Eagle Feathers #62 – The Great Fires
By Bob (Monty) Doherty
Next week is Fire Prevention Week. Its annual observance is the week in which October 9th falls and has been celebrated at this time since 1922. The reason for this date is the remembrance of a conflagration, the Great Chicago Fire of October 8 and 9, 1871.
It was the worst fire in American history until September 11, 2001. Killing over 250 people, this fire destroyed over 17,000 structures and burned over 200 acres. Amazingly and coincidentally, on the same day, the most devastating forest fire in American history was raging in Wisconsin. Because of the losses of the internationally popular city of Chicago, the Peshtigo, Wisconsin fire was forgotten, despite the fact that it took over 1,200 lives, five towns and 1.2 million acres.
1871 was such a fire wake-up call across America, you would think it would never be repeated, but you would be wrong. Exactly thirteen months later, on November 8 and 9, 1872, Boston experienced its great fire. It destroyed 776 buildings in two days, covering over sixty-five acres of downtown property before it was extinguished. Fourteen lives were lost, seven of which were firefighters.
The main reason for the rapid spread of fire was lack of horsepower. Street activity came to a standstill because at that time all modes of transportation were horse driven. A plague, the Epizootic Plague, which at that time only affected horses, existed for weeks before and crippled almost all metropolitan horses, Somerville’s included.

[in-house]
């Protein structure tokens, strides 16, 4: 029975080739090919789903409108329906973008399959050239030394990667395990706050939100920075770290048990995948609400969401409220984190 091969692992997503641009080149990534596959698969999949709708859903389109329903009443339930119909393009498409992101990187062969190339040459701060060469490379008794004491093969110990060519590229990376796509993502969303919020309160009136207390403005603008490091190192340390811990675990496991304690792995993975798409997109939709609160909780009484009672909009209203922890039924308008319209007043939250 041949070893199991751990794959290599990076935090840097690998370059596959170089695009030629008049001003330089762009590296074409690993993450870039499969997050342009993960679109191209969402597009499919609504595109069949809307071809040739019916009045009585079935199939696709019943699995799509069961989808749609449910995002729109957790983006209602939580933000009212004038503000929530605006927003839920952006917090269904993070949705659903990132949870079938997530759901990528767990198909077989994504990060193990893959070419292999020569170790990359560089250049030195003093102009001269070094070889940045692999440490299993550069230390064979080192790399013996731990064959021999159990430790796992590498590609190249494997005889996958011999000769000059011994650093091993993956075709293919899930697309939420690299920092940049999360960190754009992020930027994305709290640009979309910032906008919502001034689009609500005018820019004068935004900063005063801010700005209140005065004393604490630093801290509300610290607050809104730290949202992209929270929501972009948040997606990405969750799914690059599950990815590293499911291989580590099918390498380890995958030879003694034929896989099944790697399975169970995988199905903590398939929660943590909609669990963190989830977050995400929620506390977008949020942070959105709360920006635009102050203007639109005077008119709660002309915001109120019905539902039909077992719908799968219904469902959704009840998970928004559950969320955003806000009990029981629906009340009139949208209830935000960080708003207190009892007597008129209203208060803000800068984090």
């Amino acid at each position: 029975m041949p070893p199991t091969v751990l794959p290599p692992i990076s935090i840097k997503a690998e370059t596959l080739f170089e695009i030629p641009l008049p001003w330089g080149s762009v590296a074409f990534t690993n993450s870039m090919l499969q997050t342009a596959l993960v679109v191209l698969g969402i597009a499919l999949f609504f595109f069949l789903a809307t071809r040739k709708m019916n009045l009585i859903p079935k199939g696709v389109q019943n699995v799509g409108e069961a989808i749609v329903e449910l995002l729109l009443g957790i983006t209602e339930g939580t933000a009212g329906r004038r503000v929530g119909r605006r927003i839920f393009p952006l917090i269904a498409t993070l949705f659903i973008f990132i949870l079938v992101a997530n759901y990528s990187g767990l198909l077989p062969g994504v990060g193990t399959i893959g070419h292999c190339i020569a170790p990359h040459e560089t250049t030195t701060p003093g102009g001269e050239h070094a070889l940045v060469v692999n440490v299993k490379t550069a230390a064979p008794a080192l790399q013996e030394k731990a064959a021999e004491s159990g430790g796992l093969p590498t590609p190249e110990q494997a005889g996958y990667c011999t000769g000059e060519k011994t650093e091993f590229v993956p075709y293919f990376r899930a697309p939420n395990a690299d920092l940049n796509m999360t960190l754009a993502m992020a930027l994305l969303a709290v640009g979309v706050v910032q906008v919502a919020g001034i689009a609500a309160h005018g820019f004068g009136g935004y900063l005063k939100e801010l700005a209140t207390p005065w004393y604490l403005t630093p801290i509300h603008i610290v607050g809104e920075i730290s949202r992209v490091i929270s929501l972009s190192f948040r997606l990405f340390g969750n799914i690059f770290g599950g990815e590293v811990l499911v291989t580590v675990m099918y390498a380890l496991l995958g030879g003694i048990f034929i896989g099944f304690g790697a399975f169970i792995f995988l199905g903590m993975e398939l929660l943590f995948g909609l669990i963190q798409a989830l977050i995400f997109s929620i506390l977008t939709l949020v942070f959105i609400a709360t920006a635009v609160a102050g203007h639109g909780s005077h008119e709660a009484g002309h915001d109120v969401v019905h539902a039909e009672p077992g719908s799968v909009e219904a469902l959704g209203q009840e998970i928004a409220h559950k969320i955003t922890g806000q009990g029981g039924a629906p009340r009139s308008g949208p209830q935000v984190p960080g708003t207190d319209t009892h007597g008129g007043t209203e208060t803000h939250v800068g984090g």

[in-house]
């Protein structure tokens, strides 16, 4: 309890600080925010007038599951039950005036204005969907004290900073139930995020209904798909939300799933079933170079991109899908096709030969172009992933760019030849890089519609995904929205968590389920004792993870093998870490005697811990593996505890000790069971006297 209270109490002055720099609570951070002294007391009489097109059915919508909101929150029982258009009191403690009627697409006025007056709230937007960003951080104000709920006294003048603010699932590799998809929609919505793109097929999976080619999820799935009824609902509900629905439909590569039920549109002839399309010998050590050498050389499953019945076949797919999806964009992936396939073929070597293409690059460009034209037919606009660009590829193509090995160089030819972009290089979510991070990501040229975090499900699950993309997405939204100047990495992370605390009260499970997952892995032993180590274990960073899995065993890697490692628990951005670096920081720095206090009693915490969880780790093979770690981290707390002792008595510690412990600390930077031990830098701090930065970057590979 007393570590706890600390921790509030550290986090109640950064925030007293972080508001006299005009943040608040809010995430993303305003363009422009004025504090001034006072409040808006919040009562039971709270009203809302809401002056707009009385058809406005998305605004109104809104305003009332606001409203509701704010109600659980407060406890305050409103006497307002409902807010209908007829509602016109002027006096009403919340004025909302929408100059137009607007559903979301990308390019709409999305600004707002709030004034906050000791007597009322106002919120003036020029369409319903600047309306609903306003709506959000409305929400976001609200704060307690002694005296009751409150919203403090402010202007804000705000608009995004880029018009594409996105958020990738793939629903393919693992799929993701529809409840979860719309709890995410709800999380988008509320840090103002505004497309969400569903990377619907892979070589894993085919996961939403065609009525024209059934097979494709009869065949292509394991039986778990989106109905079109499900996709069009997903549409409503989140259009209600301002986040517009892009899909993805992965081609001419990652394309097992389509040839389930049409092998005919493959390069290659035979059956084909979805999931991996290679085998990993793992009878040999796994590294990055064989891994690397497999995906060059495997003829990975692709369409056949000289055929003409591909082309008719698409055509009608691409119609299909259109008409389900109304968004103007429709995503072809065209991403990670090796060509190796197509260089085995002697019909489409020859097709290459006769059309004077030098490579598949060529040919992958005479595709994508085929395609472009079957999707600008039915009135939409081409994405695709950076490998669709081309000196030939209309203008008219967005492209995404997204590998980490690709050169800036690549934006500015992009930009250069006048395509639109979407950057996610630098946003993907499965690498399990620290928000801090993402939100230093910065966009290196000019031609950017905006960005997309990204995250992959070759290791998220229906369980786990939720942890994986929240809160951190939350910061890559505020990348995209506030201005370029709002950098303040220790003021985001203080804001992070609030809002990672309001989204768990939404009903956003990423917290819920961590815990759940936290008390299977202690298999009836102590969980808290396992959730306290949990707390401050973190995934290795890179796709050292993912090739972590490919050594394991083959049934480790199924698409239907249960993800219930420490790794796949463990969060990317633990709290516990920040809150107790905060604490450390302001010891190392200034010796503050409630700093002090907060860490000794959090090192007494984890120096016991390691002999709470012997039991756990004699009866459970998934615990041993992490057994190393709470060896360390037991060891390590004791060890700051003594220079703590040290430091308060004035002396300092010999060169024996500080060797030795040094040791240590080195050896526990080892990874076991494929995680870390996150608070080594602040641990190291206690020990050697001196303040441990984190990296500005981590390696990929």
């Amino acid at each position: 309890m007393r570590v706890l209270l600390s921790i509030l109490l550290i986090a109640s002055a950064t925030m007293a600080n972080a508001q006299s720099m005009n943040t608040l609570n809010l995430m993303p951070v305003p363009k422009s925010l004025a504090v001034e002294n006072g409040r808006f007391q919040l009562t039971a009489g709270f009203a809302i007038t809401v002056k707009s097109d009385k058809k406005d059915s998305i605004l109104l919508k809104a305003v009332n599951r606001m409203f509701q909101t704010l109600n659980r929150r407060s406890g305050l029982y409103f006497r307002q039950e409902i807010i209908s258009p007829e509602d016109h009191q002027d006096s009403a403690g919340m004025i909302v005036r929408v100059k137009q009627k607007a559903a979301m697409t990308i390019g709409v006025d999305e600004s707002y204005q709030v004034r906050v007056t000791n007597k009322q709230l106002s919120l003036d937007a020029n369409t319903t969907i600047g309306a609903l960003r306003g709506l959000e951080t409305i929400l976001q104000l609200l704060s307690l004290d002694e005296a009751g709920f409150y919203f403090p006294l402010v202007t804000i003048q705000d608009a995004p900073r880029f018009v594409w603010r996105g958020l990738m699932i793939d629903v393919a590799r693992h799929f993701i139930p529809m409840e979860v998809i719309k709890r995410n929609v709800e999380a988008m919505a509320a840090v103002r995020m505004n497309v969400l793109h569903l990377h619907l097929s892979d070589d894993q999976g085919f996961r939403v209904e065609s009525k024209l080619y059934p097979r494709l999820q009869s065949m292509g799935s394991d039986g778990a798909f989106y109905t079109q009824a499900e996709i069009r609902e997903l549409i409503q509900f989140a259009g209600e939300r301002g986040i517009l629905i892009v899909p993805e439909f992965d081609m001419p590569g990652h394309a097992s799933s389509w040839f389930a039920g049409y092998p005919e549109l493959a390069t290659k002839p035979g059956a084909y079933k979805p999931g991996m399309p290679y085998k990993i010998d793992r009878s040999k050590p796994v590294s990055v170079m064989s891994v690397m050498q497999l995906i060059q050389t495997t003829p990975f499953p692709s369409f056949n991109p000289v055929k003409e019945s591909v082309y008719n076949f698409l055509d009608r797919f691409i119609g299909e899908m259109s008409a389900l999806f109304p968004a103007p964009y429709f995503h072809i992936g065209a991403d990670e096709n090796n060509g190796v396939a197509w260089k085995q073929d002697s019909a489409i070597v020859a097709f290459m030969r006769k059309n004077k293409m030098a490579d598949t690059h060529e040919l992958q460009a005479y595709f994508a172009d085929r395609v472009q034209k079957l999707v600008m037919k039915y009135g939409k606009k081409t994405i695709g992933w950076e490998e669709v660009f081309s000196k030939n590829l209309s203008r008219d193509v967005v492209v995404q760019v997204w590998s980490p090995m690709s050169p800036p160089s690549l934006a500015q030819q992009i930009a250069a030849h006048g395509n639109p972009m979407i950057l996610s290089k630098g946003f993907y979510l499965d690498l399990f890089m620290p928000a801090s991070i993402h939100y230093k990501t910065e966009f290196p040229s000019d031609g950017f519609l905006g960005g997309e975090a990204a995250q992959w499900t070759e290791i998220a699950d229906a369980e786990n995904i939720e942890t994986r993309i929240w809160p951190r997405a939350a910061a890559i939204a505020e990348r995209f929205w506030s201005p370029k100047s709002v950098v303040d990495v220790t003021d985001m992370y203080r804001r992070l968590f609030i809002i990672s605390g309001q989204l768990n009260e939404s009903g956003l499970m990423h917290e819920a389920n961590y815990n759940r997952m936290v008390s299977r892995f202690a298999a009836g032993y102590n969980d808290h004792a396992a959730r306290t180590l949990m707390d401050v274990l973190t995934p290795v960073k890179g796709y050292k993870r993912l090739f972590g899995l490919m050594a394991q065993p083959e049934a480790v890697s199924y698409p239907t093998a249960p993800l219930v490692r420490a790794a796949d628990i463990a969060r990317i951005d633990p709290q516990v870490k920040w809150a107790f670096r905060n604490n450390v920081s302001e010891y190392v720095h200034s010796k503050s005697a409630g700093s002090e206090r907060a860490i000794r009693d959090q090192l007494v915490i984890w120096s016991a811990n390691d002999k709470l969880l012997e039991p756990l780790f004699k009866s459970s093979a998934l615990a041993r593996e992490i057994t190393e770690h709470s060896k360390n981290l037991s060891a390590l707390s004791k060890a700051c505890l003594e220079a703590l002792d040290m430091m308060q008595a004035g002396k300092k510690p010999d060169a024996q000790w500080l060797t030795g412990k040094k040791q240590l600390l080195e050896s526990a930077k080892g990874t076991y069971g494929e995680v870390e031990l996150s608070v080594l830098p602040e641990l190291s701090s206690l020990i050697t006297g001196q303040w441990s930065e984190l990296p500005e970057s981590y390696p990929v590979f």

Imagine! Everyone knows the recent affect Market Basket’s problem had on many in the city. Can you envision Somerville suddenly having no access to trucks, cars, cabs, buses or mail? Help came by railway from as far away as Worcester and Portsmouth, New Hampshire. Like many other towns, the entire Somerville Fire Department responded early on, working in the Winthrop Square section for over twenty hours, protecting that area as best they could.
Many businesses owned by Somerville citizens were lost. Edward Revere Curtis of Somerville was the great grandson of Paul Revere. He was born on February 22, 1822, Washington’s birthday and the year that Boston became a city. He was a Common Council Member and a Somerville Alderman for years. His type-print foundry on Congress Street punctuated the end of the conflagration. It was the last building burned.
Gunpowder from the Charlestown Navy Yard and the Boston Army Base was used to make a fire block to the oncoming flames and stopped it long enough for extinguishment by the fire fighters. Help came from all around Boston. Because of the horse plague, the heavy fire engines had to be manually hauled up to 12 miles before putting a drop of water on the inferno. Scores of businesses were lost and hundreds of buildings destroyed.
This event could not be forgotten, and Colonel Russell Conwell of Somerville made it so by capturing its memories and witnessed accounts in his 1873 book, History of the Great Fire in Boston.
Today, memories of these three terrible fires should make us all more safety conscious. So when you set your clocks back next week, check your smoke detectors. Who knows, you might even prevent a conflagration.